California's unemployment rate dropped below 8% last month for the first time in nearly six years as employers put the state on the verge of recovering all of the jobs lost during the Great Recession.
Employers added 56,100 jobs in April, far more than the meager 14,800 positions created in March, according to a report Friday from the California Employment Development Department.
"It's a huge sign of progress," said Jordan Levine, an economist at Los Angeles consulting firm Beacon Economics. "That suggests we'll be back at pre-recession peaks in the next few months."
During the recession, California lost 1.3 million jobs and the unemployment rate soared to 12.4%, remaining stubbornly high throughout the recovery. Even with a drop last month to 7.8% from 8.1%, the jobless rate still is well above the national figure of 6.3%.
California's job market, though, is growing faster than the nation's — 2.3% since April a year ago compared with the national rate of 1.7% — partly because the state's once-devastated housing market has regained much of its vitality.
Although construction is the fastest-growing sector statewide, the Bay Area's technology industry had led the state's economic recovery, and continues to play a major role.
"Technology is key … and California possesses that strength," said Lynn Reaser, chief economist at the Fermanian Business and Economic Institute at Point Loma Nazarene University. "California is now in sight of recovering all of the jobs lost during the recession."
In fact, state figures showed, California is only 25,200 jobs short of its pre-recession peak reached in July 2007.
But the good news in the April jobs report doesn't mean everyone who wants a job can get one. Braden Smothers, 44, who moved to Los Angeles from New Orleans two years ago looking for restaurant or bartending work, has had little luck.
He landed some interviews, including one with Panda Express, and worked a short stint as a security officer near
"You look at the people working at the restaurants right now, and they're overqualified for their jobs," he said. "There's so much competition; it can be depressing."
He's starting to consider relocating to Atlanta, where he used to live.
"As a whole, maybe the jobs market is getting better, but there's not as much opportunity in my field for me," Smothers said.
Both geographically and across most industries statewide, hiring picked up considerably in April. The only job losses recorded were in government and the volatile information sector, which includes the publishing, film and television industries. Manufacturing employment has been flat for the last year.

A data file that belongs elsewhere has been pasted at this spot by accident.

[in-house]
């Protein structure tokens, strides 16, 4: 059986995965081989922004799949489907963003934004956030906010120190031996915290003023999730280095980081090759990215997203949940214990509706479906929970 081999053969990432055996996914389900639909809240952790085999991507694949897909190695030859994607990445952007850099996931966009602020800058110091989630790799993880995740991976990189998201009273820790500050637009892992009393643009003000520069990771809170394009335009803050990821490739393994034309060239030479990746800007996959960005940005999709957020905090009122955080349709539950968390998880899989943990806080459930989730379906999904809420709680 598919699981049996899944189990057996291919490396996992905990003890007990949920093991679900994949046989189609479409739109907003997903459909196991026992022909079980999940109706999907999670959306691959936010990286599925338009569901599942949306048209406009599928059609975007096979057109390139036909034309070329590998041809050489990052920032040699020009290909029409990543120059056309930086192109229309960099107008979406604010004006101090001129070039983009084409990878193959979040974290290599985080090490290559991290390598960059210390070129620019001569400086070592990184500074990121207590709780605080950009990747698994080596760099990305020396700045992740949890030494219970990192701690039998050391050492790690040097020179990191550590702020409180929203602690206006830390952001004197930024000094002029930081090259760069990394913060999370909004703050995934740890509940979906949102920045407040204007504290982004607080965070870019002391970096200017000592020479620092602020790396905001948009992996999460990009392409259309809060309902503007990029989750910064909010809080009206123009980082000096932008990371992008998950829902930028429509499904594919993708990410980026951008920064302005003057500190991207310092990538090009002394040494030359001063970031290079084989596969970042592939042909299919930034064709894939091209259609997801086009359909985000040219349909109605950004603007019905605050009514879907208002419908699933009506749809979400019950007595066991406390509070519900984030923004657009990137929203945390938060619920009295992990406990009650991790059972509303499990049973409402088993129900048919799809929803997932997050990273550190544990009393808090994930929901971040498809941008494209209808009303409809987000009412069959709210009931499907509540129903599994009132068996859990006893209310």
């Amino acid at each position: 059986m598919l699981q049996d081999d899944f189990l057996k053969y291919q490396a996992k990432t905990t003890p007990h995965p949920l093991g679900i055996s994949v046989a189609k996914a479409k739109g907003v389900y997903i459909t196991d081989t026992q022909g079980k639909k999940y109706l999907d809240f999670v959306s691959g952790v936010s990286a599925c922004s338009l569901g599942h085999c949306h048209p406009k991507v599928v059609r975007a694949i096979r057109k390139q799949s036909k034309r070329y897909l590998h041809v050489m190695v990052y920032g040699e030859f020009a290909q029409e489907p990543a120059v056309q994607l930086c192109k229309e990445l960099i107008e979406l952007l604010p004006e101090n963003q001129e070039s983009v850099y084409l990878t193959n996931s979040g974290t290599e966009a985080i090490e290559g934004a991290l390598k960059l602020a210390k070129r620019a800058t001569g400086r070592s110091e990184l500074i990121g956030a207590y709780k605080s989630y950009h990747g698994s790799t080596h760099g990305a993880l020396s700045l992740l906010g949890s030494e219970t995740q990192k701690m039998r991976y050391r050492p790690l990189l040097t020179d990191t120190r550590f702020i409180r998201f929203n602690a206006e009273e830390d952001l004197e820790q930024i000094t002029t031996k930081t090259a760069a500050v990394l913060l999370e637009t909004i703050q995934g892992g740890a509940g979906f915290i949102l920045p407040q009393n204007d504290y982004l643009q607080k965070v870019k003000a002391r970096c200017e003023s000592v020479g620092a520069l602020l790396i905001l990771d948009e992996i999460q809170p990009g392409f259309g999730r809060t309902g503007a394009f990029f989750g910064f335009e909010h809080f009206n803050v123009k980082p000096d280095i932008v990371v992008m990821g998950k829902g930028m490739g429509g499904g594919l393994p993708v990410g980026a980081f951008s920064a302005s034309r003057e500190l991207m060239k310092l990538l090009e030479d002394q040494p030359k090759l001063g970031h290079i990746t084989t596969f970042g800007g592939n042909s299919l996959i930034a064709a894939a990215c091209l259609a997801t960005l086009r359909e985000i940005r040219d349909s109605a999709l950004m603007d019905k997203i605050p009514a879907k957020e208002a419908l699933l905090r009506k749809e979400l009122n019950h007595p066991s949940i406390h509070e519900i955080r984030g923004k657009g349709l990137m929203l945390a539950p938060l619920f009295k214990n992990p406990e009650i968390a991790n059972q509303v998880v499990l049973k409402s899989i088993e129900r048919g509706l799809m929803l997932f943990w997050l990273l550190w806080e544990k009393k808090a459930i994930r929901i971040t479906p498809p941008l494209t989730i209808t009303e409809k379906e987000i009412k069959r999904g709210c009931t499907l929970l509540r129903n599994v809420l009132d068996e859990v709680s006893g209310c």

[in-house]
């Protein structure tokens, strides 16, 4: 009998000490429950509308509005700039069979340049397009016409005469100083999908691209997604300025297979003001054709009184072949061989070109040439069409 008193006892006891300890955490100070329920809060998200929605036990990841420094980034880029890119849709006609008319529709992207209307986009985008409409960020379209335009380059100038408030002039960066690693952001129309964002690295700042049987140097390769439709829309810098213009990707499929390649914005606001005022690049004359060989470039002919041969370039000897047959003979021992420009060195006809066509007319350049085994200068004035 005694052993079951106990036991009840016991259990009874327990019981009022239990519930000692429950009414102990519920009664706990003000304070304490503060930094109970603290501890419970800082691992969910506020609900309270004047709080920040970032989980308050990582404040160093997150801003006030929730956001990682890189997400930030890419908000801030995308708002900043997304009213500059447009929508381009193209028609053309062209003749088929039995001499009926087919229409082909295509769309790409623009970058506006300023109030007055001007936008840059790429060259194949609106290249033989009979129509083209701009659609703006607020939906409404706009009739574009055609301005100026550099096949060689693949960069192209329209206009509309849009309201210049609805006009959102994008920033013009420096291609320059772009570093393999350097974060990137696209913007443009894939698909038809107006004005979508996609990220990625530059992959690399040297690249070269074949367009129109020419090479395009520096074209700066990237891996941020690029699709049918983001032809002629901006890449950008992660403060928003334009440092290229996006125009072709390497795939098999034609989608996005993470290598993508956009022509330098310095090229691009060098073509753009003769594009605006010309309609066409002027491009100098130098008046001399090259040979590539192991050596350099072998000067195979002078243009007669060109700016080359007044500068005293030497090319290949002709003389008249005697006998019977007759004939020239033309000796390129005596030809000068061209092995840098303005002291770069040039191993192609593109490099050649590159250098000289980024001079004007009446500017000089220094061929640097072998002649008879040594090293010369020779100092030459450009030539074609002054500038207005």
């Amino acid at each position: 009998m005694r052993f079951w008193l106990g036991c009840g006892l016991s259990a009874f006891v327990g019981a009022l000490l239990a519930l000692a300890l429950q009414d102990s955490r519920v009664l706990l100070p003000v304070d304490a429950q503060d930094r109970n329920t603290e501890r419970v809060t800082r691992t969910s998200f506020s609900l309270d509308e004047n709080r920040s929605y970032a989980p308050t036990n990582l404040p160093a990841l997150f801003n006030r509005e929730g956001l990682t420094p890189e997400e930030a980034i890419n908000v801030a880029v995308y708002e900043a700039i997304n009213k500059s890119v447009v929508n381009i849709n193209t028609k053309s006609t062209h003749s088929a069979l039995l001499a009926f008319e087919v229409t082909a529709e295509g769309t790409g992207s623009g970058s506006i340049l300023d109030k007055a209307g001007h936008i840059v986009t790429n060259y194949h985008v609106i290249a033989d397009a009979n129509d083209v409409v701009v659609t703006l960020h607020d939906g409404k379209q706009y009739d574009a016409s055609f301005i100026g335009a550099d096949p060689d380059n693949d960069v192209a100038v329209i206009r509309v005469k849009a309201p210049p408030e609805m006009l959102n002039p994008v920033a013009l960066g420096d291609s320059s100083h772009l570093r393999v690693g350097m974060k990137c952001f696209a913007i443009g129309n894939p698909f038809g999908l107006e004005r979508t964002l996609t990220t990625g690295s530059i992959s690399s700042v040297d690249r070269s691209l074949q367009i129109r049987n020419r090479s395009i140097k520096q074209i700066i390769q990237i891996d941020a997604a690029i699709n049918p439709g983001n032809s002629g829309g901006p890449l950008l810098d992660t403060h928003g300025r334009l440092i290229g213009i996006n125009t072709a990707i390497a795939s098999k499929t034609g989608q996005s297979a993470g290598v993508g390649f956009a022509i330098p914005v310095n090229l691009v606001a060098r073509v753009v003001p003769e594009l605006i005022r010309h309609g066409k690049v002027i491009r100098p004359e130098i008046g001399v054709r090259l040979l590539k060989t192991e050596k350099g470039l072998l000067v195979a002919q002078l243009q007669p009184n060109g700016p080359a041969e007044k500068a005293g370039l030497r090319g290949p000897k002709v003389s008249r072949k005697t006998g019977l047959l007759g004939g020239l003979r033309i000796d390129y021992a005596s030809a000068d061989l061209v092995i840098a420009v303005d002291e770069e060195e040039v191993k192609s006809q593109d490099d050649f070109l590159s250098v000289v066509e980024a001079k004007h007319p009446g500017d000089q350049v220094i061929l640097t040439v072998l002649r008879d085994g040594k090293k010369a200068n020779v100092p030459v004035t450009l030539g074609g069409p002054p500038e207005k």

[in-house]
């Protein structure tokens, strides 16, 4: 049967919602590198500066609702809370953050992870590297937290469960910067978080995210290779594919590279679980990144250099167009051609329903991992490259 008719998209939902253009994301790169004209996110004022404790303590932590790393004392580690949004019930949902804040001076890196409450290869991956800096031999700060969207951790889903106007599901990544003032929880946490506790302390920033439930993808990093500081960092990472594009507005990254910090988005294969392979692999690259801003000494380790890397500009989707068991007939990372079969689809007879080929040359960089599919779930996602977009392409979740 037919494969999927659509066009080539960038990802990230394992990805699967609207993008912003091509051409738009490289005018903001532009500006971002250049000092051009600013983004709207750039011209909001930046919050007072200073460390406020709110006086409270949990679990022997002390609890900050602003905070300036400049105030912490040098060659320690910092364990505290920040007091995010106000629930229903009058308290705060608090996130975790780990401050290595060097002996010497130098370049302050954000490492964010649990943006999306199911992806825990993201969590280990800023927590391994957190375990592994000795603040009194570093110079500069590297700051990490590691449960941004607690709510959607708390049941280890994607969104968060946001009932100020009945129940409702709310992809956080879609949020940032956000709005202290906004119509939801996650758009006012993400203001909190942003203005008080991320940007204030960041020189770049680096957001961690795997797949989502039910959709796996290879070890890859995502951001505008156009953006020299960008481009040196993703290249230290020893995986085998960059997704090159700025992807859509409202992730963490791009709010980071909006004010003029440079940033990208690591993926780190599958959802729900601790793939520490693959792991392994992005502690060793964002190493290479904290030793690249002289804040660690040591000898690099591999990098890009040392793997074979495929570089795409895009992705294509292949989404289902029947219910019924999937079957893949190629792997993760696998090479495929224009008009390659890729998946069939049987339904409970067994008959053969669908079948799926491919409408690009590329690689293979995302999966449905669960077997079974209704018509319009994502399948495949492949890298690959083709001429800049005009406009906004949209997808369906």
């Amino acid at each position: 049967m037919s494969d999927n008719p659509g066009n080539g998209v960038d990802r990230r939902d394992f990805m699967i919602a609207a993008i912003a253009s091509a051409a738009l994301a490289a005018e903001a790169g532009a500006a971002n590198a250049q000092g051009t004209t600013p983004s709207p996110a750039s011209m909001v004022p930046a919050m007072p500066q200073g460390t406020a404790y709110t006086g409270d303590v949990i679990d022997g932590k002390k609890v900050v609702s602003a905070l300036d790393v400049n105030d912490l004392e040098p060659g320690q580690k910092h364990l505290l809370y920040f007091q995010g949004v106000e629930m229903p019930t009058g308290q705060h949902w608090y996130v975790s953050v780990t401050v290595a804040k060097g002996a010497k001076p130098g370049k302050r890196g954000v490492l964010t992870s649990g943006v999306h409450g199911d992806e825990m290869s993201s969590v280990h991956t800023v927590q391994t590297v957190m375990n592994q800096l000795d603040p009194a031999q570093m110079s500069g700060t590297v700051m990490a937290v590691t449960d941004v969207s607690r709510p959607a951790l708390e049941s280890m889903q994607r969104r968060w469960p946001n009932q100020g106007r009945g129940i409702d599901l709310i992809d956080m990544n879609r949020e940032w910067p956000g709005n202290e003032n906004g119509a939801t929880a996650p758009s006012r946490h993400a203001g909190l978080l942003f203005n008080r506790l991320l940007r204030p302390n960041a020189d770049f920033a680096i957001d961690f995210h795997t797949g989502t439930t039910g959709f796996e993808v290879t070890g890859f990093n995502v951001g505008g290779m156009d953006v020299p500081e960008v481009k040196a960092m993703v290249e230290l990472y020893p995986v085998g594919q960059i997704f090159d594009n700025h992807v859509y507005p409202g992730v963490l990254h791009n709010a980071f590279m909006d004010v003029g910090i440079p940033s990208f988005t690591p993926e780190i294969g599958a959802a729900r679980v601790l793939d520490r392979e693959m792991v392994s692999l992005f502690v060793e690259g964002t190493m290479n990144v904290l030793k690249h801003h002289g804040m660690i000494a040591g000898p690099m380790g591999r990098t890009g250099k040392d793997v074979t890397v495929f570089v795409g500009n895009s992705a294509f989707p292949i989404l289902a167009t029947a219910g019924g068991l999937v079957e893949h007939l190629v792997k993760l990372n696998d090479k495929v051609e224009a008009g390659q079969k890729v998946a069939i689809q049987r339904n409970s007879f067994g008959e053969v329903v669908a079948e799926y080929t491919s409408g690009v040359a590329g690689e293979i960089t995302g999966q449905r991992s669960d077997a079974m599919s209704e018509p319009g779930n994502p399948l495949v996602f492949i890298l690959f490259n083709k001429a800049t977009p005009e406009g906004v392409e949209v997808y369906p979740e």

The healthcare sector, which expanded even during the recession, accounted for nearly a fifth of April's job gains, or 9,900. Economists said demand for healthcare jobs will be strong as 1.4 million Californians now have health insurance coverage under President Obama's healthcare law.
Physicians Choice Home Health Inc. in Torrance has filled 10 positions for registered nurses, licensed vocational nurses, physical and occupational therapists and office workers. And it is hiring for more, human resources employee Julie Hiebert said.
"We're getting so many referrals every day that we need more assistance in the intake office," Hiebert said. "There's a big push into new geographical areas. It's definitely busy right now and there's definitely more demand."
Further evidence of the state's progress lies in the hard-pressed region of the Inland Empire.
The area shed thousands of jobs after the housing bubble burst. It struggled with double-digit unemployment during the early stages of the recovery.
Friday's data, however, showed that its luck is turning. Since April, Inland Empire employers expanded payrolls 2.4% — a pace akin to economic stalwarts San Francisco and San Jose. Employers added 4,600 jobs there last month, which helped the area's unemployment rate fall to 8.3% from 9.4% in March.
"We are now beginning to gain some serious momentum across multiple sectors," said Rep.
"We can continue that momentum by working to bring more manufacturing and construction jobs to regions like the Inland Empire that struggled during the recovery but are now making solid gains," Takano said.
Although the state's hiring pace has improved, economists cautioned that California still has ground to make up. Its unemployment rate is still well above the 5.4% recorded in July 2007, when the state had 15.5 million nonfarm jobs.
"We almost have all the jobs back, but the population and labor force grew," said Esmael Adibi, director of the A. Gary Anderson Center for Economic Research at Chapman University. "That's why unemployment is higher."
The mix of jobs has also changed, Adibi said. More jobs are part time and concentrated in the service and retail industries, which are often low-paying.
The job gains were broad-based and pushed employment in several industries, including tourism and professional and business services, to pre-recession peaks.
Construction, aided by the housing recovery, has seen strong employment growth as developers rush to build apartment units and new homes for a growing population. It added 7,100 new jobs last month.
And though technology giants such as
All Southern California counties posted job gains. Los Angeles County added 8,900 jobs; Orange County, 3,900; San Diego County, 2,900; and Ventura County, 800.
California's unemployment rate remains the fourth-highest in the country, behind Rhode Island at 8.3%, Nevada at 8% and Illinois at 7.9%.